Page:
Victorian feel, perhaps echoing William Morris


We’ve been busy of late and have slacked off writing our blog….sorry to all of our die-hard fans (and there are 2 of you!). Here’s a new blog about fabric. I love fabric and would really love to take a few classes on textile design. Maybe in my next educational career…I’m gettin’ kinda old for this school stuff!


 This Victorian fabric an explosion of pattern, visual texture (perhaps tactile as well) and rhythm. Radiating geometric shapes contain varied colored patterns, which contribute to the overall green color of this fabric and add visual interest. The radiating geometric shapes are within proportion to one another. The smallest shape inside the larger arches creates a focal point for each grouping. Despite the difference in patterns used, there is the presence of rhythm by repetition, gradation, alternation, progression, transition, contrast, and even radiation! Wow!

Proportionally, the parts of the fabric are similar and create a harmonic whole. There is variety and unity created by the shape or forms and the patterns that fill those forms. The fabric is symmetrical and the repetitive use of the similar shapes adds to that symmetry. This fabric gives off the visual feeling of texture and the semi-circle lines add movement and interest. There is only positive spaced used in this fabric, nothing goes without decoration, pattern or color. The fabric has a heavy Victorian feel, perhaps echoing William Morris in design. You could use this in a dining room, study, or ideally in a solarium.


Fashionable Finishes that Will Turn You Green with Envy

No one can resist colored glass, especially when it’s employed as a finish. I loved this doorknob so much I dissected it. Its color still mesmerizes me!


The maker of this emerald green retro antique glass doorknob employs rhythm by repetition, progression and radiation in both the pull and base. In support of the knob’s circular design principles, the designer chose a round pull, base, and stem. As such, the form of this doorknob occupies a cylinder.  Thus all parts share the same basic shape, which provides a sense of unity and repetition.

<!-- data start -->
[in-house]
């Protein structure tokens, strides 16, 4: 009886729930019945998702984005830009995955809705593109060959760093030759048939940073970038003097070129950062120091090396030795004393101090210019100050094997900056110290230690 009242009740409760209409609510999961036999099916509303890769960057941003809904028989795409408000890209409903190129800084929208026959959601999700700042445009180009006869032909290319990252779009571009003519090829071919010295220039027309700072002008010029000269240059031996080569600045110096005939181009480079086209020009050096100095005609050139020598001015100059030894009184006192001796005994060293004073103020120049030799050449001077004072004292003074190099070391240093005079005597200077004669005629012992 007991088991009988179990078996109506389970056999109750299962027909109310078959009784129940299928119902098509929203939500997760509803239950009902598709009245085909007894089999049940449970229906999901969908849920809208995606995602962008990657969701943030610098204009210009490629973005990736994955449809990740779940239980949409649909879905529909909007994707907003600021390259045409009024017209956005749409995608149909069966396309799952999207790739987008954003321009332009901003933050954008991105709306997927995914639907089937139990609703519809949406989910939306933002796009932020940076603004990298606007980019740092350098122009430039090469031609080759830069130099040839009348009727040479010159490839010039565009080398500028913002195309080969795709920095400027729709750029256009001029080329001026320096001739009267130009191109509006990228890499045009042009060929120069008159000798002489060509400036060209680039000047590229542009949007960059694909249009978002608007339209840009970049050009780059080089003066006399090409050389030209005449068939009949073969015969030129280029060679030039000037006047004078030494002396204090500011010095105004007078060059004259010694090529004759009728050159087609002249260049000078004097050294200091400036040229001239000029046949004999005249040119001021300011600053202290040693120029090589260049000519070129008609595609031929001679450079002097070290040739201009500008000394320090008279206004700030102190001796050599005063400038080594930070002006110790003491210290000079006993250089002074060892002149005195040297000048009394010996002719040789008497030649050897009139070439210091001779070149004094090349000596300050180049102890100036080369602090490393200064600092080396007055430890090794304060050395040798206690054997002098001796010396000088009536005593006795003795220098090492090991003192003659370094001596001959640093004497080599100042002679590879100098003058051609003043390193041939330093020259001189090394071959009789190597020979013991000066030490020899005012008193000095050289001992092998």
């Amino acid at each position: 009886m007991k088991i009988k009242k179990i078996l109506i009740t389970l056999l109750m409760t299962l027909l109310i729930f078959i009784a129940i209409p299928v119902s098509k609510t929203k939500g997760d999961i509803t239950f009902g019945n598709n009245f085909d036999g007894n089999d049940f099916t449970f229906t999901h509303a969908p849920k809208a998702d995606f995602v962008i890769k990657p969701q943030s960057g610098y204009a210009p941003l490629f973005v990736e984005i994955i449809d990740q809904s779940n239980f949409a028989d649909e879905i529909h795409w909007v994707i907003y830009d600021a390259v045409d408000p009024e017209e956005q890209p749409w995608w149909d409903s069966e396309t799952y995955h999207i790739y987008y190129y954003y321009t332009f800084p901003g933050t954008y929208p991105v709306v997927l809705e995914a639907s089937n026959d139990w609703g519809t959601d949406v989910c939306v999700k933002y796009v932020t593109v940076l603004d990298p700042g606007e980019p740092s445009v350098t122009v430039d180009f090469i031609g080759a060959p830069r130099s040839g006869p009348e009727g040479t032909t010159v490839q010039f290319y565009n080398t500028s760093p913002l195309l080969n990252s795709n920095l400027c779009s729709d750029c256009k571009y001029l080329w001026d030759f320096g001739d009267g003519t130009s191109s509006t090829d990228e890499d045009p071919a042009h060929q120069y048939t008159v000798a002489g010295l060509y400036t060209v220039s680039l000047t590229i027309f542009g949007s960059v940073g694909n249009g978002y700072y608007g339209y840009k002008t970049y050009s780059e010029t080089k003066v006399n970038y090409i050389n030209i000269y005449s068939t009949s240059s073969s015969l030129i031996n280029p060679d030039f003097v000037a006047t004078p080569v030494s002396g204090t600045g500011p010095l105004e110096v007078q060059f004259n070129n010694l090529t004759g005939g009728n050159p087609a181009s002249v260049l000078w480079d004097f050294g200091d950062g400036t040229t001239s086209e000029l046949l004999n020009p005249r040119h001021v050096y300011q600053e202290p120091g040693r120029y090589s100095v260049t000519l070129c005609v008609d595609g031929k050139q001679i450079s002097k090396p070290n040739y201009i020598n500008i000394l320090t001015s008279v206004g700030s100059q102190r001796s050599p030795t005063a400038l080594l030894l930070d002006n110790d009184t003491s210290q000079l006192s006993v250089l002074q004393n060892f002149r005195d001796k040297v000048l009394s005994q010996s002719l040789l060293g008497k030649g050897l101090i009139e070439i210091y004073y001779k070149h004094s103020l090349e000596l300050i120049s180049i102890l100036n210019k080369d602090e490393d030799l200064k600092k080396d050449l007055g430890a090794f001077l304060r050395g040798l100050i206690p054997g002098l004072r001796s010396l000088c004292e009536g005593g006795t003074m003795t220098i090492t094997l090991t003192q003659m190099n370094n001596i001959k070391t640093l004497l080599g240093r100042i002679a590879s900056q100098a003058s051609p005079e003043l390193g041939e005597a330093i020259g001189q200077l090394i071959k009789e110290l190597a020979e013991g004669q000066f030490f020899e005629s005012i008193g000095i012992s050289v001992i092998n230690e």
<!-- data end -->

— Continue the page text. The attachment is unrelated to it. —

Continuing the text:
The decrease in size from handle to base represents the progression from a larger central part to the smaller supporting element.

The designer also added both visual and tactile texture to the pull with the surface and subsurface cuts. Both the pull and the base share the radial repetition found in the cut pattern of the glass.  However, the designer added a focal point on top of the pull as seen in the star design and central circle incised with intersecting lines, from which leaf-like cuts radiate outward.

Further, the designer employed the design elements of color and light to strengthen the visual quality of the doorknob.  The unifying color of both the base and pull are emerald green, while the stem appears to be a burnished copper or perhaps aged virgin iron. The color harmonies of the complementary “red and green” are displayed in subtle, yet energizing ways with the emerald colored handle and base, offset by the deep burnt umber of the stem, suggesting red elements that create a visual vibration between the two.

Finally, interest in added to this doorknob by the use of texture and light. Cuts in the glass refract light and display unifying textures, while more light is implied in the design by its transparency as opposed to using a solid or opaque green.

The doorknob clearly illustrates that good design may be achieved in obvious ways, such as unifying elements of individual parts seen in repetition of shape, texture, and focal point, as well as in more subtle ways found in progression, color and light.